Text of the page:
You can check for coverage in your area here: https://fi.google.com/coverage

coverage
You can type in your own address to see 

So all said, who should get Google Fi?

Ok, all said and done and with all my research and inquiries taken into account, I am comfortable in saying anyone who is largely tied into wifi at home and wifi at work could do very well with a Google Fi plan.

During a month where I didn’t travel and had used a phone without a payment, my bill for the month was less than thirty bucks. My Verizon bill, with unlimited text and data, is about $120. For the most part, I am tied into 4G with Verizon, and even when I am traveling my Google Fi service plan would be less. 

I have some serious thinking to do.

Here is a list of people that would likely benefit from Google Fi

Users with wifi at home and work and mostly use their phones there
Teens who need a cheaper plan
Grannies aunties and uncles, moms and dads that are more budget conscious than others
Someone with their own phone who just wants a cheap plan
People who use very little data (Data is used with such apps as YouTube, Music streaming, Instagram stories etc.)
People who only want a phone for texting, phone calls, occasional apps

People who might not want Google Fi

If you use a ton of data or want the best only fastest 4G / 5G network connections.

All said - It’s a GREAT plan

One nice caveat with Google Fi was the 24-hour 7-days-a-week customer service that could be accessed super-quickly on my smartphone in chat or synchronized on my computer. I genuinely marveled at the integration with this feature. It also didn’t hurt I was able to reach out at 11 o’clock at night with zero problems.

It is easy to get started, you can contact Google Fi to try out a free sim card, just put it in an unlocked device and it connects within minutes. You can get a new number or port the one you already have.

If you have a Google device like the Pixel 2 or Pixel 3, you don't even need a sim card, just access Google Fi and start the process to enable the e-sim. In minutes you are ready to go.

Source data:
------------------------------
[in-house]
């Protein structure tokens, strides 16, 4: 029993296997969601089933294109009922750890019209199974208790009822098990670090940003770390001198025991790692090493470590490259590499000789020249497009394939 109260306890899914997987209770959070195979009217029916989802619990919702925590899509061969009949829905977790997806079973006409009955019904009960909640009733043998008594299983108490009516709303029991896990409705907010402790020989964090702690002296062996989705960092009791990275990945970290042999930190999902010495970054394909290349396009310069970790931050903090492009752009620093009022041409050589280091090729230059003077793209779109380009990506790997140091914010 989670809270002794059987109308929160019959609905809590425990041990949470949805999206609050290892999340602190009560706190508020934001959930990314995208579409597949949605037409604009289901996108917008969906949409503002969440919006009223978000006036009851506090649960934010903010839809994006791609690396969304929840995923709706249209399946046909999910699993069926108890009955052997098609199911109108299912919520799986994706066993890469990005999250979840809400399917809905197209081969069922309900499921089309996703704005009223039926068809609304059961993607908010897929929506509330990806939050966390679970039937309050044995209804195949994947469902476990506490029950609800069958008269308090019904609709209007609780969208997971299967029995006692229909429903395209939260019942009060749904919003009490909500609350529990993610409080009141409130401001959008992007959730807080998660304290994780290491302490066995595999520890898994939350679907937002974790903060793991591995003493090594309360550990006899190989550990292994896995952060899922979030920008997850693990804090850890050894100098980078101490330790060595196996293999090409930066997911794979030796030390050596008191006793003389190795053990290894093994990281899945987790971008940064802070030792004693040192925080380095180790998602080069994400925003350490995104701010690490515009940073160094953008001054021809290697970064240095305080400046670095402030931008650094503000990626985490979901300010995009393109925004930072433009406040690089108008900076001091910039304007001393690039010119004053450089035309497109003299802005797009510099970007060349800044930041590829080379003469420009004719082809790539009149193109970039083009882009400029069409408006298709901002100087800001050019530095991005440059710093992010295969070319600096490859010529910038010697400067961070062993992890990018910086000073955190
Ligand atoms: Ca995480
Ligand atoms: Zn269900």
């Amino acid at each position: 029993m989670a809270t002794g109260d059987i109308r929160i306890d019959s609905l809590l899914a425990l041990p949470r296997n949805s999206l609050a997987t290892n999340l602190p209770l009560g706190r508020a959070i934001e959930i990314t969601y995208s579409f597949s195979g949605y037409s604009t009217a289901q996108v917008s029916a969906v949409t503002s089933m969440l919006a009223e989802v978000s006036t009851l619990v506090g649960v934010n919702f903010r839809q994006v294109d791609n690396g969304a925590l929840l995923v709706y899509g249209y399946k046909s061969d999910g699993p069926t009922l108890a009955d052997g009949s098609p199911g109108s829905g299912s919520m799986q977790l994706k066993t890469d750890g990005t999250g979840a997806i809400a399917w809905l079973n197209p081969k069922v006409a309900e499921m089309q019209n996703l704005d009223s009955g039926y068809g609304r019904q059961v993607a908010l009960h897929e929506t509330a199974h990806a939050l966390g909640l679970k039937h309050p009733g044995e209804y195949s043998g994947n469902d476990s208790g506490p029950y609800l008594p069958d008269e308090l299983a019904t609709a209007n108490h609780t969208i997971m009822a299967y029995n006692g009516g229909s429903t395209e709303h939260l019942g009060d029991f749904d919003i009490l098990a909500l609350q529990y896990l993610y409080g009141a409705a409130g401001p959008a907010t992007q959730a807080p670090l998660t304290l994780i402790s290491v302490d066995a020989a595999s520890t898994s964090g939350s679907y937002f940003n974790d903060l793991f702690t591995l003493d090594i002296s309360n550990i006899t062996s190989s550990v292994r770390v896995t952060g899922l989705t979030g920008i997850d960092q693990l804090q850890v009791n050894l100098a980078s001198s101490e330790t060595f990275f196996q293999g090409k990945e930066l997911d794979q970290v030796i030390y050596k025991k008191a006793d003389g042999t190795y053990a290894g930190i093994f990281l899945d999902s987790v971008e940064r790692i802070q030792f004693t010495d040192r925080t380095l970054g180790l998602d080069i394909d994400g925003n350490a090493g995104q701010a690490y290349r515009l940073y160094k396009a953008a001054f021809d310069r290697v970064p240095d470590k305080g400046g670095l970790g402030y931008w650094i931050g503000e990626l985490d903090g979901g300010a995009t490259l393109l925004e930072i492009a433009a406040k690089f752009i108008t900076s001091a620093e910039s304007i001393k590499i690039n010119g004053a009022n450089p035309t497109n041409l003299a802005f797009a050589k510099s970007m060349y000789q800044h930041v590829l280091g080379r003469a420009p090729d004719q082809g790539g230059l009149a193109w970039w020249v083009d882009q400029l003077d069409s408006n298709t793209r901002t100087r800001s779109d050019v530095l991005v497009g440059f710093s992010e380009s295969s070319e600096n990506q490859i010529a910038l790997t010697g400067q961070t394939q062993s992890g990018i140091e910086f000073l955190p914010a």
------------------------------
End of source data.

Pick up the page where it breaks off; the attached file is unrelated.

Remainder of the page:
Check out plans and options here - https://fi.google.com/about/plan/

Parting notes

Make sure to check your phone’s compatibility on the Google Fi site. I tried several phones to include the Samsung Note 8, Google Pixel 3 XL and the iPhone XS Max. They all worked within minutes with no issues. The only hiccup was with a Samsung Galaxy S9+ on the Sprint Network. But then I remembered my phone was not unlocked.

Give this plan a shot, you might be pleased, but more than anything else, it will most likely cost you a lot less money. As I said, I am seriously beginning to question the money I shell out for Verizon.

Here is a $20 referral link for signing up for Google Fi. https://g.co/fi/r/2H6DM6. If you have a friend or family member with Google Fi - use their referral link instead, and you will both get $20 off. Any money off is better with your friends or family.

Make sure to check out my Pixel 3 XL review 

#NativeNerd Review: An awesome fun user-friendly phone - Google Pixel 3 and 3 XL

https://newsmaven.io/indiancountrytoday/lifestyle/nativenerd-review-an-awesome-fun-user-friendly-phone-google-pixel-3-and-3-xl-9X1TH1qO50qm6KvCTDBW5A/

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Follow fellow Native Nerd, Vincent Schilling associate editor for Indian Country Today at @VinceSchilling - Make sure to use the Hashtag #NativeNerd

Email - vschilling@indiancountrytoday.com

Comments (1)
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Lenape88
Lenape88

Thank you so much Vincent. The only thing I would like to add is about many people's wariness about 5G, for health readons, privacy reasons, etc. So you are doing great at 4G.